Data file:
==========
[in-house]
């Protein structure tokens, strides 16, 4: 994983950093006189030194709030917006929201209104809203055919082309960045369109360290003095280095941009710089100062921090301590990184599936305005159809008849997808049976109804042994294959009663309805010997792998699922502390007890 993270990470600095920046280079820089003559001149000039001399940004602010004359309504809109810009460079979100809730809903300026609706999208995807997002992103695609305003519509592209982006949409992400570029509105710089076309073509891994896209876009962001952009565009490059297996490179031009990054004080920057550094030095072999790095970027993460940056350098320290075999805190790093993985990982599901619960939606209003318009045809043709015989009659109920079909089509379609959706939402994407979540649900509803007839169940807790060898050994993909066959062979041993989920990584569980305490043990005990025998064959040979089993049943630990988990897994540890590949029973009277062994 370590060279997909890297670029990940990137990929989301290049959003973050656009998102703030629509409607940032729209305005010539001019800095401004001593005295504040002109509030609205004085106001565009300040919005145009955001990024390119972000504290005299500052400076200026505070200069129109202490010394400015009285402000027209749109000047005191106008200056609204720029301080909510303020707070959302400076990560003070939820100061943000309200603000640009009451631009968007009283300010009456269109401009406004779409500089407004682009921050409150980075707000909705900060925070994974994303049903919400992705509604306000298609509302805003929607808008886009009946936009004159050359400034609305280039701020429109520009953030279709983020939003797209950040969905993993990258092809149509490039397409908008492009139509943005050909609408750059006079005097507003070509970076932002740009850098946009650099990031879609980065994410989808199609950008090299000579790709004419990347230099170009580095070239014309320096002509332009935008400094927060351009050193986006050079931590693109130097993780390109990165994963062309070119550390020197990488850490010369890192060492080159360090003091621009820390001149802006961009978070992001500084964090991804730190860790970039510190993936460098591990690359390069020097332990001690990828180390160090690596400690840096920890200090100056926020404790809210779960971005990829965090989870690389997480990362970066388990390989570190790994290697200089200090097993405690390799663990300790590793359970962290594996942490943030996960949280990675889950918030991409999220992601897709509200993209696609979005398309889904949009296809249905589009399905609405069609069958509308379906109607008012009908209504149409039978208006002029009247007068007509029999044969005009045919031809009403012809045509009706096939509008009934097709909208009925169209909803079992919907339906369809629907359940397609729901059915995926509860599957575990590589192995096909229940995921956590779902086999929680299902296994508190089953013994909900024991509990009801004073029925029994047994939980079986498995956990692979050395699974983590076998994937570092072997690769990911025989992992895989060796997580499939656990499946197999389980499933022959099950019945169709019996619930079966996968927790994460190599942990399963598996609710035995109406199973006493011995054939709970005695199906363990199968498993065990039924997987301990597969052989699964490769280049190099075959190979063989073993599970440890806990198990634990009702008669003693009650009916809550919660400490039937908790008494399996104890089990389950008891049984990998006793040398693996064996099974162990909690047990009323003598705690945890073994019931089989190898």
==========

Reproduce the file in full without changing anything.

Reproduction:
[in-house]
């Protein structure tokens, strides 16, 4: 994983950093006189030194709030917006929201209104809203055919082309960045369109360290003095280095941009710089100062921090301590990184599936305005159809008849997808049976109804042994294959009663309805010997792998699922502390007890 993270990470600095920046280079820089003559001149000039001399940004602010004359309504809109810009460079979100809730809903300026609706999208995807997002992103695609305003519509592209982006949409992400570029509105710089076309073509891994896209876009962001952009565009490059297996490179031009990054004080920057550094030095072999790095970027993460940056350098320290075999805190790093993985990982599901619960939606209003318009045809043709015989009659109920079909089509379609959706939402994407979540649900509803007839169940807790060898050994993909066959062979041993989920990584569980305490043990005990025998064959040979089993049943630990988990897994540890590949029973009277062994 370590060279997909890297670029990940990137990929989301290049959003973050656009998102703030629509409607940032729209305005010539001019800095401004001593005295504040002109509030609205004085106001565009300040919005145009955001990024390119972000504290005299500052400076200026505070200069129109202490010394400015009285402000027209749109000047005191106008200056609204720029301080909510303020707070959302400076990560003070939820100061943000309200603000640009009451631009968007009283300010009456269109401009406004779409500089407004682009921050409150980075707000909705900060925070994974994303049903919400992705509604306000298609509302805003929607808008886009009946936009004159050359400034609305280039701020429109520009953030279709983020939003797209950040969905993993990258092809149509490039397409908008492009139509943005050909609408750059006079005097507003070509970076932002740009850098946009650099990031879609980065994410989808199609950008090299000579790709004419990347230099170009580095070239014309320096002509332009935008400094927060351009050193986006050079931590693109130097993780390109990165994963062309070119550390020197990488850490010369890192060492080159360090003091621009820390001149802006961009978070992001500084964090991804730190860790970039510190993936460098591990690359390069020097332990001690990828180390160090690596400690840096920890200090100056926020404790809210779960971005990829965090989870690389997480990362970066388990390989570190790994290697200089200090097993405690390799663990300790590793359970962290594996942490943030996960949280990675889950918030991409999220992601897709509200993209696609979005398309889904949009296809249905589009399905609405069609069958509308379906109607008012009908209504149409039978208006002029009247007068007509029999044969005009045919031809009403012809045509009706096939509008009934097709909208009925169209909803079992919907339906369809629907359940397609729901059915995926509860599957575990590589192995096909229940995921956590779902086999929680299902296994508190089953013994909900024991509990009801004073029925029994047994939980079986498995956990692979050395699974983590076998994937570092072997690769990911025989992992895989060796997580499939656990499946197999389980499933022959099950019945169709019996619930079966996968927790994460190599942990399963598996609710035995109406199973006493011995054939709970005695199906363990199968498993065990039924997987301990597969052989699964490769280049190099075959190979063989073993599970440890806990198990634990009702008669003693009650009916809550919660400490039937908790008494399996104890089990389950008891049984990998006793040398693996064996099974162990909690047990009323003598705690945890073994019931089989190898």